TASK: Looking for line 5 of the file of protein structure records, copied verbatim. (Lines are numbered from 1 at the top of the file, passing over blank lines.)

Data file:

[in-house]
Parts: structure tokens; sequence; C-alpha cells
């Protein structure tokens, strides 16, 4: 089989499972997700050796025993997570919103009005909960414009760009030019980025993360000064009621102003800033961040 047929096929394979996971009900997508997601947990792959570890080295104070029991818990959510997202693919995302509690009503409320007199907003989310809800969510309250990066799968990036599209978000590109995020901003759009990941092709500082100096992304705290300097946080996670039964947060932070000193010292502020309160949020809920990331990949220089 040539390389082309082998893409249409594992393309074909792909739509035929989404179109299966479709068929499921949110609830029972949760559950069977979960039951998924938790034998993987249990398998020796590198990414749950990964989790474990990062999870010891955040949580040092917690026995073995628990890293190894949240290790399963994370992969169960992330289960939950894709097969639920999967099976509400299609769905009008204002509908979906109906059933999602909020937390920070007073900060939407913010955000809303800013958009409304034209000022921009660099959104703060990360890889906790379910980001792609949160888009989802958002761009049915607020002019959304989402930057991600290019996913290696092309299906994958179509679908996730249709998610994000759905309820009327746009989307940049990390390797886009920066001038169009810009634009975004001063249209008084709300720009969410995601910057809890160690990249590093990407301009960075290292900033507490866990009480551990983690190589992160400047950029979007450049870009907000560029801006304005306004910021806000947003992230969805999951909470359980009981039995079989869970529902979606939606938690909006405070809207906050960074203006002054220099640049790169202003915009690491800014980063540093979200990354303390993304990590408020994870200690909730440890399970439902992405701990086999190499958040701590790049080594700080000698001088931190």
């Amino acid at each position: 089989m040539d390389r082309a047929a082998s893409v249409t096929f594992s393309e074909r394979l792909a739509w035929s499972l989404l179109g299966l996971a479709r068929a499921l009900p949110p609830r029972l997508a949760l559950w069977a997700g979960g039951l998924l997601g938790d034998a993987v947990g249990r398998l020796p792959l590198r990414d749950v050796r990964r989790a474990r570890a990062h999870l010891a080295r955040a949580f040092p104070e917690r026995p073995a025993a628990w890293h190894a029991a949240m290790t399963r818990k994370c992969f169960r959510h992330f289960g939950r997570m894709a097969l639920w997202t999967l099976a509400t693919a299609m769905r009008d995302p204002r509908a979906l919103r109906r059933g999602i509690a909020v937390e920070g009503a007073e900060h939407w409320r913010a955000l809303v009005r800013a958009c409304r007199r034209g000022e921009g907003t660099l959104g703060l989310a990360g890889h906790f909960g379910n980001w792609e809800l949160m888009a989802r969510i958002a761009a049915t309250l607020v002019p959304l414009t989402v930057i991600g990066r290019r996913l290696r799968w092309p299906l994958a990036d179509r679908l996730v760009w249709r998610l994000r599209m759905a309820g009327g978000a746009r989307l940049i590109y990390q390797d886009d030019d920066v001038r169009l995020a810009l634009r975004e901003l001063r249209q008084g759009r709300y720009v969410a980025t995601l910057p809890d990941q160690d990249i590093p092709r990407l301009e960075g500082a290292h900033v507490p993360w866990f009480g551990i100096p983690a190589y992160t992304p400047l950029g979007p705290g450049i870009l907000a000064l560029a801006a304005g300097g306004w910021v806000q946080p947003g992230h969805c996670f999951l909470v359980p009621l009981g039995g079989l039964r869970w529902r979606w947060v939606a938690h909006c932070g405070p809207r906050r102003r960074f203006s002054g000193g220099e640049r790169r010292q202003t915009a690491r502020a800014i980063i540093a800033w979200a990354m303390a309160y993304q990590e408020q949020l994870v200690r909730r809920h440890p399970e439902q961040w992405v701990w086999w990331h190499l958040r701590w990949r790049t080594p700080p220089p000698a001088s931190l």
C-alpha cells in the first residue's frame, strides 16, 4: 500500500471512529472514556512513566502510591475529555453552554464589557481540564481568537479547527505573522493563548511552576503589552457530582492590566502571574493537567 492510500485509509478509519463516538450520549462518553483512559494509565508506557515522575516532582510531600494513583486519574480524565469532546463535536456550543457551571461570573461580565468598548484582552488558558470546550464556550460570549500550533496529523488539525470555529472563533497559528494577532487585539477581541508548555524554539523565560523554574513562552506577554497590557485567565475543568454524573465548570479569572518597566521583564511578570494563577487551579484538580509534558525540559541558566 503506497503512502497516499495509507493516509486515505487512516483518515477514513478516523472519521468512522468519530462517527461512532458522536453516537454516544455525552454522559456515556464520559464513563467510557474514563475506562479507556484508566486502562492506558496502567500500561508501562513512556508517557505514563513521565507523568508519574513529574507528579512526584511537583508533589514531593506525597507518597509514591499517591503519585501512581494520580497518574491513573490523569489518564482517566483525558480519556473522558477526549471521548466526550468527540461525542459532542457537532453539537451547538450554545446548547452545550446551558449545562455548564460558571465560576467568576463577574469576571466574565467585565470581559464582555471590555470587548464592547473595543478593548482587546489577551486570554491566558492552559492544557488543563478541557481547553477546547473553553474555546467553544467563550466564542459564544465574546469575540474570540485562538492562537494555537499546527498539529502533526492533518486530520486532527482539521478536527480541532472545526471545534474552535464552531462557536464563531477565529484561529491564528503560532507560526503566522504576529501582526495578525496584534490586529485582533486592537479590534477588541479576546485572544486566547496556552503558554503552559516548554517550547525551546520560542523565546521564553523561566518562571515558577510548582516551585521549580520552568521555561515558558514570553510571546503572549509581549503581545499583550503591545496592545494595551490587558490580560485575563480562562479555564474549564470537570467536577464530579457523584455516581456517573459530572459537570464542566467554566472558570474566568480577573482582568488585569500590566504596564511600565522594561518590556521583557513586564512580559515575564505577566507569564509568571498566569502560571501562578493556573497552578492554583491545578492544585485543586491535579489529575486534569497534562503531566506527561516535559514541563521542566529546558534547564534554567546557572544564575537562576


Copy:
C-alpha cells in the first residue's frame, strides 16, 4: 500500500471512529472514556512513566502510591475529555453552554464589557481540564481568537479547527505573522493563548511552576503589552457530582492590566502571574493537567 492510500485509509478509519463516538450520549462518553483512559494509565508506557515522575516532582510531600494513583486519574480524565469532546463535536456550543457551571461570573461580565468598548484582552488558558470546550464556550460570549500550533496529523488539525470555529472563533497559528494577532487585539477581541508548555524554539523565560523554574513562552506577554497590557485567565475543568454524573465548570479569572518597566521583564511578570494563577487551579484538580509534558525540559541558566 503506497503512502497516499495509507493516509486515505487512516483518515477514513478516523472519521468512522468519530462517527461512532458522536453516537454516544455525552454522559456515556464520559464513563467510557474514563475506562479507556484508566486502562492506558496502567500500561508501562513512556508517557505514563513521565507523568508519574513529574507528579512526584511537583508533589514531593506525597507518597509514591499517591503519585501512581494520580497518574491513573490523569489518564482517566483525558480519556473522558477526549471521548466526550468527540461525542459532542457537532453539537451547538450554545446548547452545550446551558449545562455548564460558571465560576467568576463577574469576571466574565467585565470581559464582555471590555470587548464592547473595543478593548482587546489577551486570554491566558492552559492544557488543563478541557481547553477546547473553553474555546467553544467563550466564542459564544465574546469575540474570540485562538492562537494555537499546527498539529502533526492533518486530520486532527482539521478536527480541532472545526471545534474552535464552531462557536464563531477565529484561529491564528503560532507560526503566522504576529501582526495578525496584534490586529485582533486592537479590534477588541479576546485572544486566547496556552503558554503552559516548554517550547525551546520560542523565546521564553523561566518562571515558577510548582516551585521549580520552568521555561515558558514570553510571546503572549509581549503581545499583550503591545496592545494595551490587558490580560485575563480562562479555564474549564470537570467536577464530579457523584455516581456517573459530572459537570464542566467554566472558570474566568480577573482582568488585569500590566504596564511600565522594561518590556521583557513586564512580559515575564505577566507569564509568571498566569502560571501562578493556573497552578492554583491545578492544585485543586491535579489529575486534569497534562503531566506527561516535559514541563521542566529546558534547564534554567546557572544564575537562576